Wednesday, December 7, 2011

Living Large with Less

by Rebecca Nemeth

Anyone who’s looked for their first home in Albany, Berkeley, El Cerrito, or Kensington (or wants to downsize into something more manageable) has noticed that we have homes in an array of sizes. While most homes here begin at 900 square feet and go up from there (typically up to about 3,000 square feet), we do have a few that are teensy. I’ve seen a few as small as 500 square feet.

Why would someone build something so small?
Sure, its possible that people just had less “stuff” in 1920 than they have now, but have you noticed that even smaller “tiny houses” are getting increasingly popular now?

The historic precedent – Why Albany has some Relatively Tiny Homes
In Albany, for example, the city subdivided some lots into parcels of 3,800 or 3,300 square feet, and even as small as 2,500 square feet. Fortunately builders like Charles MacGregor took on building nice quality homes on these small scale lots in the 1920′s and 1930′s. This allowed people who were probably then “blue collar” homeowners to afford a nicely built home with details like dining room built-in cabinetry, curved archways, recessed niches, and beautiful fireplaces. The layouts follow a typical Craftsman style, with logical layouts that don’t waste space, and that integrate the kitchen, living room, and dining room into more open public spaces than Victorian homes did. These single story homes were usually 850 to 1,000 square feet, huge compared to today’s 65 (yes, 65) to 500 square foot Tiny Homes.

Urban planners and environmentalists will tell you, small is beautiful. Here are a few reasons why.

Smaller homes make it easier to have strong, interconnected communities. Smaller homes can be built closer together, on smaller lots (such as the semi-urban lots that are common in Albany and Berkeley), making it easier to support something like Albany and Berkeley’s Solano Avenue, an old school type of Main Street with locally-owned businesses, and an array of city parks. You’ll find many neighborhood shopping districts and parks like these throughout the 1920′s era parts of the East Bay.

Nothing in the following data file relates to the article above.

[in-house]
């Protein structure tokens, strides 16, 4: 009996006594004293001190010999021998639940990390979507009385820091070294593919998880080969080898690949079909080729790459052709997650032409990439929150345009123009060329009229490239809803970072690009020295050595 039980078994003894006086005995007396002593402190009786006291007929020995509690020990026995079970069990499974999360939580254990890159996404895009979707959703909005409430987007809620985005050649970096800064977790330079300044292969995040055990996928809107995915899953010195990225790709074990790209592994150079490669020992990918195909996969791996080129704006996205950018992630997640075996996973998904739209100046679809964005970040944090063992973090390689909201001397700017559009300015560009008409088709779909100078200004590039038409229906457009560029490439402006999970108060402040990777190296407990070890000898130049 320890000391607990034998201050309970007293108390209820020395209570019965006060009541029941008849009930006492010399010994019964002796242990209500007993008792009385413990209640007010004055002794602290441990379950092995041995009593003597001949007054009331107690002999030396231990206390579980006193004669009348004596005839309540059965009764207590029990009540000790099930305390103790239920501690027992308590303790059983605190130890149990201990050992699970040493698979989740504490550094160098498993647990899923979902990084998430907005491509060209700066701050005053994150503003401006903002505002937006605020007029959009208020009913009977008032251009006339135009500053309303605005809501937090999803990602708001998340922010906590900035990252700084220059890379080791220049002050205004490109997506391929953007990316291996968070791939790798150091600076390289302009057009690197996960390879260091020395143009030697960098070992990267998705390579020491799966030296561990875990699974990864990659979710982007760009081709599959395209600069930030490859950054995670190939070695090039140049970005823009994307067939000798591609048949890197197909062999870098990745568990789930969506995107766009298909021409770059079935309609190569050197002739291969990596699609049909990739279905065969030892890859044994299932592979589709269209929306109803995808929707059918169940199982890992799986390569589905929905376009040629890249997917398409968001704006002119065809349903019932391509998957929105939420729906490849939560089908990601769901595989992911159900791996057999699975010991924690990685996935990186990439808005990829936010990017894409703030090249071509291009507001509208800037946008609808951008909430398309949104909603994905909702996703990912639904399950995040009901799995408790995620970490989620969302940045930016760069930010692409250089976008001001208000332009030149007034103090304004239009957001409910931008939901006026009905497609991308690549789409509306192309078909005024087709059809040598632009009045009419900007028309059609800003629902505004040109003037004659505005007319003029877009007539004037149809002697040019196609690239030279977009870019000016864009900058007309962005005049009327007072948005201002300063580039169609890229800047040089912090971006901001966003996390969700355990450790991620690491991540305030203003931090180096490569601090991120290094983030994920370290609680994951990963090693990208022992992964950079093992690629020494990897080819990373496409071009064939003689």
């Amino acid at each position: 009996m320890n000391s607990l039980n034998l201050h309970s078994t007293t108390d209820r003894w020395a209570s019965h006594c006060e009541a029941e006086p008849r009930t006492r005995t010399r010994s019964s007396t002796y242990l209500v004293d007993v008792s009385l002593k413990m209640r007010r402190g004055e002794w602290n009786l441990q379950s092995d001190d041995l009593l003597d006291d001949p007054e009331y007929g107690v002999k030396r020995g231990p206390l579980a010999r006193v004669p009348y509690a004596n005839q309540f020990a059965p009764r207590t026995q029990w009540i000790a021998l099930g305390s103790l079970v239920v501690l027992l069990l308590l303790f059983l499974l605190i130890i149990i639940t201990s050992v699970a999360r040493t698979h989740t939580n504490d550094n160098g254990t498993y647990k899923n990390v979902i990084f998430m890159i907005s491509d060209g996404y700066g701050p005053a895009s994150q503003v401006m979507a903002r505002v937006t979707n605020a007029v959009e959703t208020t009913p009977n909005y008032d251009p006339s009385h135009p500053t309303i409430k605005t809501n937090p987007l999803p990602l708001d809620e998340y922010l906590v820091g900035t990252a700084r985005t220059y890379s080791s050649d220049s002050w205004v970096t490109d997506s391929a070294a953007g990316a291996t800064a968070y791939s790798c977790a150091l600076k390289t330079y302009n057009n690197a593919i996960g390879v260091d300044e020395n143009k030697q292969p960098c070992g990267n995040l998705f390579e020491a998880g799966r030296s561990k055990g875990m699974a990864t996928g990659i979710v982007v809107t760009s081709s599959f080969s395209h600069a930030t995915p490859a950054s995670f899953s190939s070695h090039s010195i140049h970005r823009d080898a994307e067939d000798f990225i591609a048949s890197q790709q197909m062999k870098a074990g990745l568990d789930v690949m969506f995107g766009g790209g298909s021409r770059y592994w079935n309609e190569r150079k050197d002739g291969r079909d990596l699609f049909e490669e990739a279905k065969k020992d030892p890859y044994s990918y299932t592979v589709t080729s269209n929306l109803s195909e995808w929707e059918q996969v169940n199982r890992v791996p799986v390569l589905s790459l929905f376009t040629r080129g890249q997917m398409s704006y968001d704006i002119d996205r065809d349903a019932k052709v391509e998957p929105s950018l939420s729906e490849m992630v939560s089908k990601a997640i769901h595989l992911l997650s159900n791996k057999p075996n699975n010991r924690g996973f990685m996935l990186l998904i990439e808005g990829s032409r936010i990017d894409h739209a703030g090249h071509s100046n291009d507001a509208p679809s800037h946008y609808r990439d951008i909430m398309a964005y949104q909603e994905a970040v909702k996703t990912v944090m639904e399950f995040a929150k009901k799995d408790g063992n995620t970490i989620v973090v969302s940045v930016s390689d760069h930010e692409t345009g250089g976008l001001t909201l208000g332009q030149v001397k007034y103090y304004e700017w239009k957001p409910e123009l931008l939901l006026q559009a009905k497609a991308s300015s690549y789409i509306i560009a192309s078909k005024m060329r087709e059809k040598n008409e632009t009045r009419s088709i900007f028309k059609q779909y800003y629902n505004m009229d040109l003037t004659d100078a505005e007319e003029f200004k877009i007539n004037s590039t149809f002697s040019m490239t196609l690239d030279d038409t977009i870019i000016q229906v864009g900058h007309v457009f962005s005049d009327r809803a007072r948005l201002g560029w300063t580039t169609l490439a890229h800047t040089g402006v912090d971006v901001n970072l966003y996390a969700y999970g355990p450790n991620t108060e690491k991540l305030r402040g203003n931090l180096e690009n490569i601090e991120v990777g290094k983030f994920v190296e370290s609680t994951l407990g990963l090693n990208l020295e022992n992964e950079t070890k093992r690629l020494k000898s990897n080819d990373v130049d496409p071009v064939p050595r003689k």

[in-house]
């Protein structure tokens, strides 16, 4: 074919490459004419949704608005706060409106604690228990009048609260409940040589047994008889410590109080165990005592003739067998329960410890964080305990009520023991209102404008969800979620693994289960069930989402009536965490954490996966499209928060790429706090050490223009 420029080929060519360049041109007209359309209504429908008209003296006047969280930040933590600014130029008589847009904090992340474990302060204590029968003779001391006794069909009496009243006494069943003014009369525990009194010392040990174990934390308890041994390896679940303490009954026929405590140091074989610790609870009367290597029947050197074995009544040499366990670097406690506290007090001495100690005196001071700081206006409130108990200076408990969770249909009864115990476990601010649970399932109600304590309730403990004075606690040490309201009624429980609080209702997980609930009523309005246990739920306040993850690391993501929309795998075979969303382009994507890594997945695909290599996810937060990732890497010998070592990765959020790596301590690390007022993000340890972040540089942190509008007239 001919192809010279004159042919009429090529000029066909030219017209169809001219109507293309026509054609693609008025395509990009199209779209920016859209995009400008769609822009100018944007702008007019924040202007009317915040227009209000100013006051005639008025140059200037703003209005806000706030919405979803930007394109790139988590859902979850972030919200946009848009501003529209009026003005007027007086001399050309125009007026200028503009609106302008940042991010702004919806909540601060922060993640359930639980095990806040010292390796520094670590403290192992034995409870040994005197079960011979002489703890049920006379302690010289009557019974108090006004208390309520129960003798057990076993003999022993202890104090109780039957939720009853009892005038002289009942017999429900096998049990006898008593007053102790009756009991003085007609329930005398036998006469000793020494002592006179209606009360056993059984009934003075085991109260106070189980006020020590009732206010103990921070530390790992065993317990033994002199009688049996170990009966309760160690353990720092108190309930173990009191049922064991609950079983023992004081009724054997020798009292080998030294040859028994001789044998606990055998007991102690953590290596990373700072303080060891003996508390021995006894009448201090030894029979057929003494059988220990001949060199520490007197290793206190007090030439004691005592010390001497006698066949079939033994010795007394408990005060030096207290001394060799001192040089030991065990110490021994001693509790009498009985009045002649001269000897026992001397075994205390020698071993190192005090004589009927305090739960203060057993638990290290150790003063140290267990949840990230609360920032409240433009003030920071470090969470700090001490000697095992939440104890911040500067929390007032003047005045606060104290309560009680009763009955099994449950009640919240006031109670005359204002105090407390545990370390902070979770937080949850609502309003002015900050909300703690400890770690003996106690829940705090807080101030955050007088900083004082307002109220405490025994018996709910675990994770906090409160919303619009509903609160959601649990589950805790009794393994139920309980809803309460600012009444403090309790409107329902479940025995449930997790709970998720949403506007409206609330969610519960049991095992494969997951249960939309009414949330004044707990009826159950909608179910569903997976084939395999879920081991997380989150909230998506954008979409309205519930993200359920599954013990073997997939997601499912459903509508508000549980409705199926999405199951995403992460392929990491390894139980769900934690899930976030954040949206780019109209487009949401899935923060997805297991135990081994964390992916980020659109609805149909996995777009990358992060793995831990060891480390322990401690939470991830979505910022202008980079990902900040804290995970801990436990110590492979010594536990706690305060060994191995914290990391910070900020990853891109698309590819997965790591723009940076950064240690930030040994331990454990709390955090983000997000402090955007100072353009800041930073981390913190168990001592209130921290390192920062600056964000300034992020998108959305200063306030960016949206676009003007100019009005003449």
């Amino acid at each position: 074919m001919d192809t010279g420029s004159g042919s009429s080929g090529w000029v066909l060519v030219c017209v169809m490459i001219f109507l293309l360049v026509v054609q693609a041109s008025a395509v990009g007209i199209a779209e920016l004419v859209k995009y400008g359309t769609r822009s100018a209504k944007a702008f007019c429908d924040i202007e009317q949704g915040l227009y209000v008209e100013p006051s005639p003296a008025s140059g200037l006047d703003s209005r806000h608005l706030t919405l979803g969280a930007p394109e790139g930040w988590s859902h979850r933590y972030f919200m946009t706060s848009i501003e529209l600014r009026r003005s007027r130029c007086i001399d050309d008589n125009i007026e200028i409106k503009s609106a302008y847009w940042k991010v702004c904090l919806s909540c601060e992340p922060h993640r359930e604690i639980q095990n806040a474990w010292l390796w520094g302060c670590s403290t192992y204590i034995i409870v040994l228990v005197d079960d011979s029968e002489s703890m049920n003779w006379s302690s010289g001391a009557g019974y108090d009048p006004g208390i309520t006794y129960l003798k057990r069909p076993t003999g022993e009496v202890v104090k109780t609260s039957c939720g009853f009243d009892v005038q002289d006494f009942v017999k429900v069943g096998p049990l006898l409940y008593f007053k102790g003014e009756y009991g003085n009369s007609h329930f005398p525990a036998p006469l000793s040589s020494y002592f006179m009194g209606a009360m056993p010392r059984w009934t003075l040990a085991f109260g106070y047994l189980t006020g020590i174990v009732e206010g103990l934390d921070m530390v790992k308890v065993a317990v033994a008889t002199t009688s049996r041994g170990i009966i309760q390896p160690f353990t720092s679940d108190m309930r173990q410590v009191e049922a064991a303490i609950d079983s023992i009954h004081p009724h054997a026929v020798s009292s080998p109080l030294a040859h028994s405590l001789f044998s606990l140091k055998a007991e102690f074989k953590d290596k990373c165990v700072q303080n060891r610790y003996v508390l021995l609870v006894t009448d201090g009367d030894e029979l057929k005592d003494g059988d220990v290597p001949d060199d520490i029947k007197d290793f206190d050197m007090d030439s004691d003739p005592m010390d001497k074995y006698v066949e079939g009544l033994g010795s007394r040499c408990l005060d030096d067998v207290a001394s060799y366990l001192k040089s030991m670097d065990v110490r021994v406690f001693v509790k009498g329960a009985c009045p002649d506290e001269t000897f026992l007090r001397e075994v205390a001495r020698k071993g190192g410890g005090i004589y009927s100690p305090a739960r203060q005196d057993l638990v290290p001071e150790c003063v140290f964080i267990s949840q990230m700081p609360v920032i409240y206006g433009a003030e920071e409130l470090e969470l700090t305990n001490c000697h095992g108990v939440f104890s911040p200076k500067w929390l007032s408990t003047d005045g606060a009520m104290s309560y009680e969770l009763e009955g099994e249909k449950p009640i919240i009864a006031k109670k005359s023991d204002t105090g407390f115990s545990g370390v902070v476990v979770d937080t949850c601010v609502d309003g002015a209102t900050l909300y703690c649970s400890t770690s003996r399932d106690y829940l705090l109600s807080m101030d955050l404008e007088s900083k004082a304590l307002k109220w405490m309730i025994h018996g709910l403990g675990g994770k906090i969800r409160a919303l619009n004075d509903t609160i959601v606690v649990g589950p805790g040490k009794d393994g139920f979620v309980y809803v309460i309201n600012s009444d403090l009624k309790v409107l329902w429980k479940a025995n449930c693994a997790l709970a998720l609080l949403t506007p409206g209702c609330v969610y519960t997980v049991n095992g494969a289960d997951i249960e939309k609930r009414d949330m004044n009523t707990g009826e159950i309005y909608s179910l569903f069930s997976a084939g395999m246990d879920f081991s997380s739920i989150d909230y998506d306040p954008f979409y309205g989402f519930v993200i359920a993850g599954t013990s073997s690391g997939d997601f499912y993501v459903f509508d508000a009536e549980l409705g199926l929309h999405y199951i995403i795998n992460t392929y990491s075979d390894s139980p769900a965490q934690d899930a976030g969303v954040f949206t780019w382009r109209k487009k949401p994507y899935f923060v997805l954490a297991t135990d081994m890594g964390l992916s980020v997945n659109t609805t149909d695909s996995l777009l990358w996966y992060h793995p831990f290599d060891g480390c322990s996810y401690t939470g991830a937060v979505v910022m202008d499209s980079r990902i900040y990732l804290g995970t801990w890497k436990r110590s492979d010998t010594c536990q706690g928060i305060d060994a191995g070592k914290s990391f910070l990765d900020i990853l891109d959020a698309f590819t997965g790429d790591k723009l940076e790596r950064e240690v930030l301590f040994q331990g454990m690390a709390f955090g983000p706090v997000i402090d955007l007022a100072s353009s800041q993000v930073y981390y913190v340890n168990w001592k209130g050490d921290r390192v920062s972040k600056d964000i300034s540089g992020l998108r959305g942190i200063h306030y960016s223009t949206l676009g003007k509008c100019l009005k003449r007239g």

Smaller homes make it easier to have good public transit. Because more people can live closer together, the community can support an excellent, robust public transit network with features like our BART trains and AC Transit buses.

Smaller homes are better for the environment. From an energy conservation standpoint, smaller homes use fewer resources to build, require less energy to heat and cool, and the owners will be using furniture and items that serve double or even triple purpose (so they’re buying less furniture, etc.).

Smaller homes are easier and more affordable to build yourself (vs. a larger new home).
Plans for many smaller homes are readily available online, especially if you’re interested in the micro-size Tiny Homes that have become more popular in recent years. Cheap building plans, designs with an eye to energy efficiency and easy of use, fewer materials needed, and fewer “man” hours needed to build a home = a less expensive home.

Smaller homes more affordable to own. A smaller home = a smaller purchase price. That means you may be able to pay all cash and not have a mortgage, or have a very small mortgage. A smaller purchase price = smaller property taxes. And smaller homes also = smaller utility bills. Every heating and lighting dollar can go into usable space instead of that huge atrium or “living room” people don’t actually live in.

Smaller homes may be the best fit for the available empty lots and suit what city building codes will allow. In our area, any lot that could be built on in conventional ways has been built on. But you may find some smaller lots, or some that would accommodate a smaller home in part of the lot. Also, most cities limit the amount of living space you’re allowed to have relative to the size of a lot (for example, in Albany that ratio is 55% of the lot size). Many cities also have set-back requirements, which state how far from a house must be from the lot line or the neighbor’s house.

For more information check out these articles and blogs on Tiny Homes. Many include plans for building your own tiny house.

Yahoo article on “Five Tiny Homes You’ll Love”:
Tiny House blog:
Tiny Green Cabins:
Tiny House Design:
Tiny Texas Houses:

No comments: